Amelia was an inspiring aviator and the first female aviator who flew solo over the Pacific Ocean. She worked to help the advancement of flight and its technology. She disappeared on July 2, 1937, and she was presumed dead on January 5, 1939. What happened is still a mystery, as her remains and plane wreckage were never found.
Her legacy still lives on. She is still known as one of the greatest female pilots, and she accomplished much in her life. Unfortunately, people remember more about the mystery of her disappearance rather than her accomplishments. She was not only a pilot but also an author, as well as a lecturer and a visiting professor. She wrote 3 books, which I go into more detail about below.
Originally published in 1928, this book is Earhart’s personal account of her first flight across the Atlantic Ocean. She also included a bit about her personal life as a young adult, her love of planes, and women’s role in the future of flight. A few of the book’s 13 chapters include detailed, technical language that is informative, though it may be difficult to read. She wrote about pilot certification, weather service needs, statistics of aeronautics (outdated now, but relevant in her time), and more. But it is also an adventure tale, and Earhart told it with humor and wittiness, making it a treat to read.
The audiobook is narrated by Pamela Almand, a talented narrator and a pilot herself. She has also flown solo across the Atlantic Ocean and, like Earhart, encourages girls and women to get involved in aviation. With their similar experiences and values, and Almand’s knowledge of aviation, she is the perfect person to narrate this book.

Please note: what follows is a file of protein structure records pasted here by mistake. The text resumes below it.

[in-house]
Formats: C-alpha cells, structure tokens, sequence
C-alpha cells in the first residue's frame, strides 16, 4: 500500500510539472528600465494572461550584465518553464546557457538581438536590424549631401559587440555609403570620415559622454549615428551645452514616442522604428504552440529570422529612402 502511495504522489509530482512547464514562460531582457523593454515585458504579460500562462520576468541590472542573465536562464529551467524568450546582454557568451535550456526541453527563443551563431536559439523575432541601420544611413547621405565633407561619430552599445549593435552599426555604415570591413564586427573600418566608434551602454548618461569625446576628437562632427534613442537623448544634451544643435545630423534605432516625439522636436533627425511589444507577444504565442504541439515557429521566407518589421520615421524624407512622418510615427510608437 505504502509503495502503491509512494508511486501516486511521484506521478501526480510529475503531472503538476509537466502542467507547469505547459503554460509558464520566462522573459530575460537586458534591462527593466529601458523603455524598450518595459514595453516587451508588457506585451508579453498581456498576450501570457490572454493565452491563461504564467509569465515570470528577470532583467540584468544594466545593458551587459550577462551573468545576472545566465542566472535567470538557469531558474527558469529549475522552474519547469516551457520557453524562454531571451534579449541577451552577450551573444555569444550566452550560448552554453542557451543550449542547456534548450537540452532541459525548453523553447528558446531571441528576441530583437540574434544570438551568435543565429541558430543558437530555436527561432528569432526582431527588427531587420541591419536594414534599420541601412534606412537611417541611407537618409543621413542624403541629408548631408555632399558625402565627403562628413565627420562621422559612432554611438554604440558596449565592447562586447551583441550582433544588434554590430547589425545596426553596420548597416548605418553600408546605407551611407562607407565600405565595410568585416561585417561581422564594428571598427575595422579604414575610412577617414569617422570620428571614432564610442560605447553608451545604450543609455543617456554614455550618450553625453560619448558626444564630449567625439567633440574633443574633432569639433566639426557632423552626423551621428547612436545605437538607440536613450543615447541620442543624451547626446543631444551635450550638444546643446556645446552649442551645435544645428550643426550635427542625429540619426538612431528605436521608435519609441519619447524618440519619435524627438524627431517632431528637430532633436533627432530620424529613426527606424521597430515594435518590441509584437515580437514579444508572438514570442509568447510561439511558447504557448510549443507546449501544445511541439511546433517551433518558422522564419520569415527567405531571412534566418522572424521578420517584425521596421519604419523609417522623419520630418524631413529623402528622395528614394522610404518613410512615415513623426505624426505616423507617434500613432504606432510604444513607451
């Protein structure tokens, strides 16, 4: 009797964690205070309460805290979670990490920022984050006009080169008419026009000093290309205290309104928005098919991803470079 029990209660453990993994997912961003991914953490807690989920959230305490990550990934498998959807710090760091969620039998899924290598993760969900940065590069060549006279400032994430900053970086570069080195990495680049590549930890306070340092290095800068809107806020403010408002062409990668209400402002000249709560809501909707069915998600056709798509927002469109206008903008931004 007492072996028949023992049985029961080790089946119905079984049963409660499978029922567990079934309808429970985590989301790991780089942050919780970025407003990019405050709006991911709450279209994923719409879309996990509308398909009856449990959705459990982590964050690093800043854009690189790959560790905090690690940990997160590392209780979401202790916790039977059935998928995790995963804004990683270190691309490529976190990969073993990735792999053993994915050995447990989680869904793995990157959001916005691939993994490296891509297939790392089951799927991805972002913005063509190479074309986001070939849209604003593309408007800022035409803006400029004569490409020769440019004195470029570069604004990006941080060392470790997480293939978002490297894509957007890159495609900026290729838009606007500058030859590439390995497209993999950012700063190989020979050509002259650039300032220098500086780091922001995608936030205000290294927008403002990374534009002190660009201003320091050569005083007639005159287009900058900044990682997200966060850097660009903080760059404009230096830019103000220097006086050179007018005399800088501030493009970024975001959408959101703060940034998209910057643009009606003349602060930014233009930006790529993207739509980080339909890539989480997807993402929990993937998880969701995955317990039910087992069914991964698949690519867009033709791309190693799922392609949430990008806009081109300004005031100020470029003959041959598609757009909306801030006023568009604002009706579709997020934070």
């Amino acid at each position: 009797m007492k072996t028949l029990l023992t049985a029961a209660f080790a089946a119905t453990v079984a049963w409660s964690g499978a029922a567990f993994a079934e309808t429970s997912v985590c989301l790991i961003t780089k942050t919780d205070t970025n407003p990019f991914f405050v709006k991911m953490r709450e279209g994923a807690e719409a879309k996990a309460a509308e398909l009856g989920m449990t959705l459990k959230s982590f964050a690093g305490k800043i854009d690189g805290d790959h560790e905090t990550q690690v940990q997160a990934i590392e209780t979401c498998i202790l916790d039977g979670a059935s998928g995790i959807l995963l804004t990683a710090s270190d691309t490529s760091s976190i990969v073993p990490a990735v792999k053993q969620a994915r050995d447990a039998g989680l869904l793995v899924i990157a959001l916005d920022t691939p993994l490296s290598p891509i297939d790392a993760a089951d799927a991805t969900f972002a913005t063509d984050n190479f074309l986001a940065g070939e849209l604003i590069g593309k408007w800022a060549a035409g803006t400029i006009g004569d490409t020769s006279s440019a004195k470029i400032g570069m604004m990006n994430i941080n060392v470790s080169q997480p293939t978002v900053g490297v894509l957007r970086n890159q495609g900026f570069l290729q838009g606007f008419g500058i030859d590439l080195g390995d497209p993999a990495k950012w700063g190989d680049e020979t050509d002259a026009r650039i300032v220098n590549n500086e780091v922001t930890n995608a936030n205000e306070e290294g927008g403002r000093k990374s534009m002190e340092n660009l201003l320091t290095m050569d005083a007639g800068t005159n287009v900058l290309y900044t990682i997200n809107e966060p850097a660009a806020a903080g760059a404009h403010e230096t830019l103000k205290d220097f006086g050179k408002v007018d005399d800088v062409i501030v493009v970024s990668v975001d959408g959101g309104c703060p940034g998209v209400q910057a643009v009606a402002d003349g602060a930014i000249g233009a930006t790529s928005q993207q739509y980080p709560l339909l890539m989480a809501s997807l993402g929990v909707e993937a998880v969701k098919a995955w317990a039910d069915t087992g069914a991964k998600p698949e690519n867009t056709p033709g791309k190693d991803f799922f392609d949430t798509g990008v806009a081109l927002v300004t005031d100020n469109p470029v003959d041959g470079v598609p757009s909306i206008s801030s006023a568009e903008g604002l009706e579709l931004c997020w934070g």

This is an autobiography originally published in 1932. Earhart talked about her childhood and the several different jobs she had before becoming a full-time aviator in 1928, such as a nurse, social worker, photographer, and more. These jobs impacted her and her choices moving forward. She also wrote about her 1928 flight and how it affected her, and how it was also the start of her aviation career.
Earhart didn’t only talk about herself in her book, despite it being an autobiography. She talked about other female pilots, as well as their efforts to not only get more women involved in aviation but also to improve conditions and standards for women already in aviation. This includes showing their importance in aviation, talking about sexism within the field, and even setting their own records. (Earhart set 12 herself.)
3. Last Flight
Earhart didn’t set out to write this book. It was published after her death, and it contains notes and diary entries she made during her last flight where she tried to go around the world. It starts with some of her backstory, perhaps included by her husband, but does go into great detail about the specifics of her flight. This includes the stops, notes, flying conditions, photos, information about the places she stopped at, and more. While her other 2 books were written by her, this book gives fresh insight into who she was — perhaps this is because she didn’t intend for her notes and diary entries to become a book.
George Palmer Putnam, her husband, edited this collection of notes and published it as a tribute. It contains Earhart’s words but was not published by her. Her husband may have included his own parts in the book, perhaps to convey the way he saw her. The book displays her courage and determination, as well as her deep, lifelong passion for planes and flying.
I think it’s so important to read Earhart’s books because there isn’t much of her elsewhere. What people and history mostly remember is her disappearance, one of the 20th century’s biggest mysteries. Who she was, and what she was like, are not deemed important enough to remember.
For another article on Amelia Earhart, click here.